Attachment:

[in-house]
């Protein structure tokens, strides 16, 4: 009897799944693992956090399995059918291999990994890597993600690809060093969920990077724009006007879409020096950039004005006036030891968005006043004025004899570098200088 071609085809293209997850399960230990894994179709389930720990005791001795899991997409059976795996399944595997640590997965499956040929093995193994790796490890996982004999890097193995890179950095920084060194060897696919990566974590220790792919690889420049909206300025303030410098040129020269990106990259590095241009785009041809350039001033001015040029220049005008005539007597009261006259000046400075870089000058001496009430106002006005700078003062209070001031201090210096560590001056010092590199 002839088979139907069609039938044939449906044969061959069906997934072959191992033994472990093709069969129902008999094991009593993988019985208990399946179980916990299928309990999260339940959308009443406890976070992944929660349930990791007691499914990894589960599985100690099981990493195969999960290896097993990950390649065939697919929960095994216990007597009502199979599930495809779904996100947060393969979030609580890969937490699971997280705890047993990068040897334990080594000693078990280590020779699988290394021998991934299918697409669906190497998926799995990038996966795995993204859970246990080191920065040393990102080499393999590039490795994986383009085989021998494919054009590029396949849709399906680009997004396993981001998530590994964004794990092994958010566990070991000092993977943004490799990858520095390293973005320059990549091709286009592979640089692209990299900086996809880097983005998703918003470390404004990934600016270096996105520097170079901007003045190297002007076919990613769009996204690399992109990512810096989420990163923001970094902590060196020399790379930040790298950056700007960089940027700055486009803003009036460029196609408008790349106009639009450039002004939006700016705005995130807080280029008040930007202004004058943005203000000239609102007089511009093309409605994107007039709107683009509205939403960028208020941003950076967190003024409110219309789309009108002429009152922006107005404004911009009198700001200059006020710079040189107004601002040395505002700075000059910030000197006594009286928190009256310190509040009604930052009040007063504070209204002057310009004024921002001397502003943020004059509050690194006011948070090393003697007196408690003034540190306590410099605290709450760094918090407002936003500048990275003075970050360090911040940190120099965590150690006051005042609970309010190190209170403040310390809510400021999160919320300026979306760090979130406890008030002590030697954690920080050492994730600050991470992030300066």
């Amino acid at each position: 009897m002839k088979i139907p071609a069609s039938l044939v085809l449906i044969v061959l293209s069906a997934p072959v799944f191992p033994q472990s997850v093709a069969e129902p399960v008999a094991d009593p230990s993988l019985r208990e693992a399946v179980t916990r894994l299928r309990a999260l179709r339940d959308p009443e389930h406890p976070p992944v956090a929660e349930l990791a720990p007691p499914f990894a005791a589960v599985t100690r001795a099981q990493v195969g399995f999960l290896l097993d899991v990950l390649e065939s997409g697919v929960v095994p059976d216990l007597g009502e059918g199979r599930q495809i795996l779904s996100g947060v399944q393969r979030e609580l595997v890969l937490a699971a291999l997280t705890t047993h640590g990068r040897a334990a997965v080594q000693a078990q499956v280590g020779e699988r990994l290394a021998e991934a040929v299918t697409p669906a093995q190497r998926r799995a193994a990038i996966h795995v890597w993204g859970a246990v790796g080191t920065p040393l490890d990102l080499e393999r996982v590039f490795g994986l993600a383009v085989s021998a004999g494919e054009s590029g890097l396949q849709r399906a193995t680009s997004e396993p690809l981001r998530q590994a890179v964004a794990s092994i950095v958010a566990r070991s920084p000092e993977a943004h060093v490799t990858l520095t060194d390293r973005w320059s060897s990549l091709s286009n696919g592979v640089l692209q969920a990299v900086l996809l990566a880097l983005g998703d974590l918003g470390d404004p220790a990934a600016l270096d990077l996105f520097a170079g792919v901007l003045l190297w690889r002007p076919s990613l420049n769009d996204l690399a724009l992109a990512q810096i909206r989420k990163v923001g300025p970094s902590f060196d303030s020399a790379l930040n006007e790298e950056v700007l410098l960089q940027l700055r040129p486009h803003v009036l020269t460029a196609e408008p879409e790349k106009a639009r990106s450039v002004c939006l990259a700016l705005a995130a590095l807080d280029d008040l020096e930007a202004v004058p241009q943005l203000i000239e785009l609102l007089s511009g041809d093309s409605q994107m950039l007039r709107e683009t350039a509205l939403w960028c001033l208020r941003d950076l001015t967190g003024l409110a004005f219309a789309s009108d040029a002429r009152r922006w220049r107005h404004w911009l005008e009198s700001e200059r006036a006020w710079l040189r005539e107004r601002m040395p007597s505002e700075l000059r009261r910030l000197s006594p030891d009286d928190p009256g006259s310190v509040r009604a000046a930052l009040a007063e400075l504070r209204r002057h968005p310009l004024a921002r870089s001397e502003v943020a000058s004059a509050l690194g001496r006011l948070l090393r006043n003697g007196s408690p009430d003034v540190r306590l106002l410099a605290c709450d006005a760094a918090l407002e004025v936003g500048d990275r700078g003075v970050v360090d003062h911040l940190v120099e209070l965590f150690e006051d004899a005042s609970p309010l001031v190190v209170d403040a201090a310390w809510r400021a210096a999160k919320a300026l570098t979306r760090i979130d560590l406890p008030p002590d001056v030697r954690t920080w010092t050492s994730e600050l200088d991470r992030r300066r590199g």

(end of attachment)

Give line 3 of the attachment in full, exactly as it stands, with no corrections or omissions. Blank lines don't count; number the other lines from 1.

């Amino acid at each position: 009897m002839k088979i139907p071609a069609s039938l044939v085809l449906i044969v061959l293209s069906a997934p072959v799944f191992p033994q472990s997850v093709a069969e129902p399960v008999a094991d009593p230990s993988l019985r208990e693992a399946v179980t916990r894994l299928r309990a999260l179709r339940d959308p009443e389930h406890p976070p992944v956090a929660e349930l990791a720990p007691p499914f990894a005791a589960v599985t100690r001795a099981q990493v195969g399995f999960l290896l097993d899991v990950l390649e065939s997409g697919v929960v095994p059976d216990l007597g009502e059918g199979r599930q495809i795996l779904s996100g947060v399944q393969r979030e609580l595997v890969l937490a699971a291999l997280t705890t047993h640590g990068r040897a334990a997965v080594q000693a078990q499956v280590g020779e699988r990994l290394a021998e991934a040929v299918t697409p669906a093995q190497r998926r799995a193994a990038i996966h795995v890597w993204g859970a246990v790796g080191t920065p040393l490890d990102l080499e393999r996982v590039f490795g994986l993600a383009v085989s021998a004999g494919e054009s590029g890097l396949q849709r399906a193995t680009s997004e396993p690809l981001r998530q590994a890179v964004a794990s092994i950095v958010a566990r070991s920084p000092e993977a943004h060093v490799t990858l520095t060194d390293r973005w320059s060897s990549l091709s286009n696919g592979v640089l692209q969920a990299v900086l996809l990566a880097l983005g998703d974590l918003g470390d404004p220790a990934a600016l270096d990077l996105f520097a170079g792919v901007l003045l190297w690889r002007p076919s990613l420049n769009d996204l690399a724009l992109a990512q810096i909206r989420k990163v923001g300025p970094s902590f060196d303030s020399a790379l930040n006007e790298e950056v700007l410098l960089q940027l700055r040129p486009h803003v009036l020269t460029a196609e408008p879409e790349k106009a639009r990106s450039v002004c939006l990259a700016l705005a995130a590095l807080d280029d008040l020096e930007a202004v004058p241009q943005l203000i000239e785009l609102l007089s511009g041809d093309s409605q994107m950039l007039r709107e683009t350039a509205l939403w960028c001033l208020r941003d950076l001015t967190g003024l409110a004005f219309a789309s009108d040029a002429r009152r922006w220049r107005h404004w911009l005008e009198s700001e200059r006036a006020w710079l040189r005539e107004r601002m040395p007597s505002e700075l000059r009261r910030l000197s006594p030891d009286d928190p009256g006259s310190v509040r009604a000046a930052l009040a007063e400075l504070r209204r002057h968005p310009l004024a921002r870089s001397e502003v943020a000058s004059a509050l690194g001496r006011l948070l090393r006043n003697g007196s408690p009430d003034v540190r306590l106002l410099a605290c709450d006005a760094a918090l407002e004025v936003g500048d990275r700078g003075v970050v360090d003062h911040l940190v120099e209070l965590f150690e006051d004899a005042s609970p309010l001031v190190v209170d403040a201090a310390w809510r400021a210096a999160k919320a300026l570098t979306r760090i979130d560590l406890p008030p002590d001056v030697r954690t920080w010092t050492s994730e600050l200088d991470r992030r300066r590199g």